Elected officials and community groups rallied today to burst the expanding Airbnb bubble, arguing the popular site that allows tenants and landlords to lease their apartments like hotels is inflating rents and putting pressure on everyday residents.
The event outside City Hall–which featured almost a dozen politicians as well as influential groups like the Met Council on Housing and New York Communities for Change–was intended to counteract a massive advertising and lobbying campaign by Airbnb that the assembled politicians argued was aimed at weakening a 2010 bill outlawing the renting of entire apartments as temporary lodging.
The elected officials argued that the existing law does not prevent a tenant from subletting a room or a couch, but is intended to block landlords and absentee renters from making exorbitant profits by removing whole housing units from the market–and claimed that nearly two-thirds of Airbnb’s listings are in violation of the statute.
“Airbnb is an illegal hotel operation wrapped in a shiny bow of tech innovation and slick marketing,” said Manhattan Assemblywoman Linda Rosenthal. “Airbnb is destroying communities to build its own empire and increase its own profit.”
The electeds said their offices had received thousands of complaints from residents who reported loud, drunken and drug-fueled tourists partying in rented apartments in their building and of landlords trying to push them out of rent-stabilized units to make way for deep-pocketed short-term tenants.
“They’re being harassed out of their homes. They’re frightened of what’s happening in the apartments next to and above them,” said Manhattan State Senator Liz Krueger.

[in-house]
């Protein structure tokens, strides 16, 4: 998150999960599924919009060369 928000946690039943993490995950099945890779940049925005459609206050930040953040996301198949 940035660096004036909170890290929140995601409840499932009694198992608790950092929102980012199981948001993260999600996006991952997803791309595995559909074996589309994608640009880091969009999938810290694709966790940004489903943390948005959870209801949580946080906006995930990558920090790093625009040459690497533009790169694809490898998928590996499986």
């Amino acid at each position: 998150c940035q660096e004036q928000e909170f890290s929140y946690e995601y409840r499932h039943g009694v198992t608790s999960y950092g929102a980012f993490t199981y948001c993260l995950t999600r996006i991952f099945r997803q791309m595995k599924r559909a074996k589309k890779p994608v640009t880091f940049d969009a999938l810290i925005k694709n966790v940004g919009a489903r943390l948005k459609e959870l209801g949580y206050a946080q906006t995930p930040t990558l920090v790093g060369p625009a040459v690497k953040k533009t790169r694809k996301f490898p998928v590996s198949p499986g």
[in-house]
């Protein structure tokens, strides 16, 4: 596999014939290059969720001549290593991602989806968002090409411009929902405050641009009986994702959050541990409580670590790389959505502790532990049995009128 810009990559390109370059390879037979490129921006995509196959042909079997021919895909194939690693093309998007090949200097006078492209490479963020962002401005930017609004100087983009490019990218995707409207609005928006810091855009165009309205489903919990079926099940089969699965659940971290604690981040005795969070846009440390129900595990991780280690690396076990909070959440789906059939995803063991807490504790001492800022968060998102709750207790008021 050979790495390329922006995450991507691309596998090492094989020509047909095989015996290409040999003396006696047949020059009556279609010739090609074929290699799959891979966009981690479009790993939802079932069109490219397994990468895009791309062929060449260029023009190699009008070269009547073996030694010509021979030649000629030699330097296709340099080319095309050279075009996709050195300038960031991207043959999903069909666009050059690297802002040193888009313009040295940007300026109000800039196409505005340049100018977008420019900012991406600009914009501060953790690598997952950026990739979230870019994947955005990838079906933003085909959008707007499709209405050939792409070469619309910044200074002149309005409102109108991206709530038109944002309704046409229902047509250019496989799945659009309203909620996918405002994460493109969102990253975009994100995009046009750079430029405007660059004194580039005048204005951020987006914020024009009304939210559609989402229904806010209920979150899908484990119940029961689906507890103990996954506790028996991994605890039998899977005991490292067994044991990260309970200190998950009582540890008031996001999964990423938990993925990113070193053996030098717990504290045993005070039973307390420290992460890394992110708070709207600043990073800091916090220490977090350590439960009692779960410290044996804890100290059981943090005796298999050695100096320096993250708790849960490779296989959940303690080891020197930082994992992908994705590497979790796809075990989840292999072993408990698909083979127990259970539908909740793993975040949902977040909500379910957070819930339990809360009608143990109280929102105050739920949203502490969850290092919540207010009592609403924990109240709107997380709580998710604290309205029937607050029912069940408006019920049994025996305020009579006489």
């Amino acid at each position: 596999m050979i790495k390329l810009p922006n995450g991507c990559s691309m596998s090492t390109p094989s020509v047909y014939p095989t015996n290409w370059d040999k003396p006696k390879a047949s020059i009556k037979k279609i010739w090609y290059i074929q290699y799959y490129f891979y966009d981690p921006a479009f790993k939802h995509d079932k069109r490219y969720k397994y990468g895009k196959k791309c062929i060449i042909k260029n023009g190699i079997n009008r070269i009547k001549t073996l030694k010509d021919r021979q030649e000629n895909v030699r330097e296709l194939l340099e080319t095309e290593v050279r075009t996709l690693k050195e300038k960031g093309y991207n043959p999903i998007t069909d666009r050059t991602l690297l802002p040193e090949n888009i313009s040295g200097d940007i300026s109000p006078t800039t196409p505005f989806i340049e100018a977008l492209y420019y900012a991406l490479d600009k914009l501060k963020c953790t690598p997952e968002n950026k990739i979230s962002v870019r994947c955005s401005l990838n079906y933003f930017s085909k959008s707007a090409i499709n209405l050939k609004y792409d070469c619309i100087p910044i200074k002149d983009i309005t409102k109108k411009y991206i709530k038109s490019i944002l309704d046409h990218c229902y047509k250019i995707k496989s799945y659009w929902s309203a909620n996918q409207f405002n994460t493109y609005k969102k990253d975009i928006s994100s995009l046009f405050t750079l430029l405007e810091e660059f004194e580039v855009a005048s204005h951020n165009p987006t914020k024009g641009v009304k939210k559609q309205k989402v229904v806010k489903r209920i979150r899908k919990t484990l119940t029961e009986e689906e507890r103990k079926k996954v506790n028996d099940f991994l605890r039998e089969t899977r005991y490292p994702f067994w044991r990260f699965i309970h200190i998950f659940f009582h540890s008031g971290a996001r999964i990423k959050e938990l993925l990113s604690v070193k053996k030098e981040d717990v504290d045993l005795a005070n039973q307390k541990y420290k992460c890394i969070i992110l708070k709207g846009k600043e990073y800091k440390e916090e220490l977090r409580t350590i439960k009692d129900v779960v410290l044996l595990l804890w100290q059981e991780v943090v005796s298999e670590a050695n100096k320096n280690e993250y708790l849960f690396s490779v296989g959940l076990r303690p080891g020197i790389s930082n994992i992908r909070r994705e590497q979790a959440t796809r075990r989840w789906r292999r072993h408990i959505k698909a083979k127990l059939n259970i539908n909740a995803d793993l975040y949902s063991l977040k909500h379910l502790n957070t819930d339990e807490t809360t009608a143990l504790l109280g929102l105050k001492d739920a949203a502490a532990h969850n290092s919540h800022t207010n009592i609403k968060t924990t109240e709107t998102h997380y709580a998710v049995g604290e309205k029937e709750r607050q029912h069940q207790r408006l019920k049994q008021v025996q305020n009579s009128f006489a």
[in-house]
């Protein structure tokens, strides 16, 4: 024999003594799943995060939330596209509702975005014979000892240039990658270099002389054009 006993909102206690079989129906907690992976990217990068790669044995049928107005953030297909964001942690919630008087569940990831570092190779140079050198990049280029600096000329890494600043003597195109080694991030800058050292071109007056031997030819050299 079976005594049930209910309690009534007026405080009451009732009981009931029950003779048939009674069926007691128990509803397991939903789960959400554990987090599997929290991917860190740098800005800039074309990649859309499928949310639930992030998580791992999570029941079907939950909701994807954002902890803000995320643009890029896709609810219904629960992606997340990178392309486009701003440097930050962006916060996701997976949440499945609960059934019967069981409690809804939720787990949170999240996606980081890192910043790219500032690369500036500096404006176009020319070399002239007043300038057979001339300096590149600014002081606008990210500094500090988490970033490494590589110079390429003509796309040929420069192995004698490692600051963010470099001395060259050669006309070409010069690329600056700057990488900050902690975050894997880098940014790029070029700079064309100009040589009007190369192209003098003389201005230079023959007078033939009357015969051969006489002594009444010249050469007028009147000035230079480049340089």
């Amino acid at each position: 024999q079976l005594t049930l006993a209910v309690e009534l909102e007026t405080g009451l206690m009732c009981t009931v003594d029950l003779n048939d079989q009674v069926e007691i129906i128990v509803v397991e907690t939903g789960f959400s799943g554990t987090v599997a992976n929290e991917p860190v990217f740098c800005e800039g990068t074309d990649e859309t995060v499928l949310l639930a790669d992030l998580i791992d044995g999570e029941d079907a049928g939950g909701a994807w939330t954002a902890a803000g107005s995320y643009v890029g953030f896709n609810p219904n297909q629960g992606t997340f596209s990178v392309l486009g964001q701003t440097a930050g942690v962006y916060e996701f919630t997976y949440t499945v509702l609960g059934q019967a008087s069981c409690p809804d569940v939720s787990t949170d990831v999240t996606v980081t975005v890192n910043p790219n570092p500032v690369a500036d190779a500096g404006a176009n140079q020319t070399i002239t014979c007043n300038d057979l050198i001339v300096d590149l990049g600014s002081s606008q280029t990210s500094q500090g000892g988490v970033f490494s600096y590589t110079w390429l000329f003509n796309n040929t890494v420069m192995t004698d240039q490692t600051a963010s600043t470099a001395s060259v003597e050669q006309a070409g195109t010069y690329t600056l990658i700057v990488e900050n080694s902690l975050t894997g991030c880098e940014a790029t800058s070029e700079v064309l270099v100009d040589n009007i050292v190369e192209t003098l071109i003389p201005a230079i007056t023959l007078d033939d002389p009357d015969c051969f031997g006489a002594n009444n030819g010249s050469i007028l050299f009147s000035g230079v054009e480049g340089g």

Brooklyn Assemblyman Walter Mosley went so far as to call for Airbnb’s obliteration as an enterprise.
“Airbnb must not only be confronted, must not only be punished, but must be put out of business,” Mr. Mosley declared, though he softened his stance somewhat when questioned afterward. “They have like any other company the right to make a profit and make a living, but not on the backs of working-class men and women.”
Airbnb, for its part, framed the demonstration as an effort by the hotel industry to kill competition. They disputed the politicians’ statistics claiming that the majority of listings are for entire apartments at jacked-up rates, pointing to their own figures indicating that 87 percent of renters are sharing the residence where they live, and that the hosts make, on average, a modest $7,530 a year.
The company also asserted that the roughly 25,000 units listed on their site is too small a number to have a significant impact on the housing market.
“Some in the hotel industry will do everything they can to stop the sharing economy, but we look forward to working with leaders in New York on sensible legislation that cracks down on illegal hotels and ensures regular New Yorkers can share the home in which they live,” Airbnb said in a statement.